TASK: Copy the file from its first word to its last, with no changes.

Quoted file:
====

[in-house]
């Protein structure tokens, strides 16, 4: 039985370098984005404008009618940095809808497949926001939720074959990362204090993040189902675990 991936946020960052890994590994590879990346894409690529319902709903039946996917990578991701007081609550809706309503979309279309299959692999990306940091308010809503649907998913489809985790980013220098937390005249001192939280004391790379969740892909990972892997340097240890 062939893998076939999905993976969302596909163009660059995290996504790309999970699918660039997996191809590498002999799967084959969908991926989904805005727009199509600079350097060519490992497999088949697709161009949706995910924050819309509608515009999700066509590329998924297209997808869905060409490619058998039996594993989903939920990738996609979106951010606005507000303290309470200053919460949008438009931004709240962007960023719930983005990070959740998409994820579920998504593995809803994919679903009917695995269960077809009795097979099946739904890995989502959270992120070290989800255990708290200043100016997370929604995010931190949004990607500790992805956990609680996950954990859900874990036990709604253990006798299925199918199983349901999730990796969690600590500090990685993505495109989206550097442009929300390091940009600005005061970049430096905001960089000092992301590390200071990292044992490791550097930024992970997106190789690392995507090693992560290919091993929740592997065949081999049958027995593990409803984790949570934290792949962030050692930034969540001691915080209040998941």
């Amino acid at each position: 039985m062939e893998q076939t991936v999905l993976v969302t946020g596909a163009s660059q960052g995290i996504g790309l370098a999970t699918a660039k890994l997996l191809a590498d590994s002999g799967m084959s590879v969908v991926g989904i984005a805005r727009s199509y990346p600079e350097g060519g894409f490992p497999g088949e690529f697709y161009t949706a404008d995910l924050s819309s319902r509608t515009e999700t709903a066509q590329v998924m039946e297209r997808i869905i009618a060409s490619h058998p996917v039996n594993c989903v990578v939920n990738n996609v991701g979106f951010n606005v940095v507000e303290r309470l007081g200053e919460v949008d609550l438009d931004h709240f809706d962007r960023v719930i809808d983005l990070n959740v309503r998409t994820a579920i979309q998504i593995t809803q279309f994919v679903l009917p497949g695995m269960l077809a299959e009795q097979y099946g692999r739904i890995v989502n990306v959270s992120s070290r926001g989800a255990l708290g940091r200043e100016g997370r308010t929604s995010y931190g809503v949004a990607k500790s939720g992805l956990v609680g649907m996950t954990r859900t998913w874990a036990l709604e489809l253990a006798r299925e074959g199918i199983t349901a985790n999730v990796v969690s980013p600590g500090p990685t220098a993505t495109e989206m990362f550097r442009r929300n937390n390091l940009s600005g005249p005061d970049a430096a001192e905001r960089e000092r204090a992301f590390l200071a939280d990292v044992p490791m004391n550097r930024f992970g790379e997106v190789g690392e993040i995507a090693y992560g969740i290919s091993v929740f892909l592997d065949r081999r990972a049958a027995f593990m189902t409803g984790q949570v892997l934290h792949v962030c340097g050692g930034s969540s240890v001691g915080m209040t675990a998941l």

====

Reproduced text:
[in-house]
């Protein structure tokens, strides 16, 4: 039985370098984005404008009618940095809808497949926001939720074959990362204090993040189902675990 991936946020960052890994590994590879990346894409690529319902709903039946996917990578991701007081609550809706309503979309279309299959692999990306940091308010809503649907998913489809985790980013220098937390005249001192939280004391790379969740892909990972892997340097240890 062939893998076939999905993976969302596909163009660059995290996504790309999970699918660039997996191809590498002999799967084959969908991926989904805005727009199509600079350097060519490992497999088949697709161009949706995910924050819309509608515009999700066509590329998924297209997808869905060409490619058998039996594993989903939920990738996609979106951010606005507000303290309470200053919460949008438009931004709240962007960023719930983005990070959740998409994820579920998504593995809803994919679903009917695995269960077809009795097979099946739904890995989502959270992120070290989800255990708290200043100016997370929604995010931190949004990607500790992805956990609680996950954990859900874990036990709604253990006798299925199918199983349901999730990796969690600590500090990685993505495109989206550097442009929300390091940009600005005061970049430096905001960089000092992301590390200071990292044992490791550097930024992970997106190789690392995507090693992560290919091993929740592997065949081999049958027995593990409803984790949570934290792949962030050692930034969540001691915080209040998941």
């Amino acid at each position: 039985m062939e893998q076939t991936v999905l993976v969302t946020g596909a163009s660059q960052g995290i996504g790309l370098a999970t699918a660039k890994l997996l191809a590498d590994s002999g799967m084959s590879v969908v991926g989904i984005a805005r727009s199509y990346p600079e350097g060519g894409f490992p497999g088949e690529f697709y161009t949706a404008d995910l924050s819309s319902r509608t515009e999700t709903a066509q590329v998924m039946e297209r997808i869905i009618a060409s490619h058998p996917v039996n594993c989903v990578v939920n990738n996609v991701g979106f951010n606005v940095v507000e303290r309470l007081g200053e919460v949008d609550l438009d931004h709240f809706d962007r960023v719930i809808d983005l990070n959740v309503r998409t994820a579920i979309q998504i593995t809803q279309f994919v679903l009917p497949g695995m269960l077809a299959e009795q097979y099946g692999r739904i890995v989502n990306v959270s992120s070290r926001g989800a255990l708290g940091r200043e100016g997370r308010t929604s995010y931190g809503v949004a990607k500790s939720g992805l956990v609680g649907m996950t954990r859900t998913w874990a036990l709604e489809l253990a006798r299925e074959g199918i199983t349901a985790n999730v990796v969690s980013p600590g500090p990685t220098a993505t495109e989206m990362f550097r442009r929300n937390n390091l940009s600005g005249p005061d970049a430096a001192e905001r960089e000092r204090a992301f590390l200071a939280d990292v044992p490791m004391n550097r930024f992970g790379e997106v190789g690392e993040i995507a090693y992560g969740i290919s091993v929740f892909l592997d065949r081999r990972a049958a027995f593990m189902t409803g984790q949570v892997l934290h792949v962030c340097g050692g930034s969540s240890v001691g915080m209040t675990a998941l």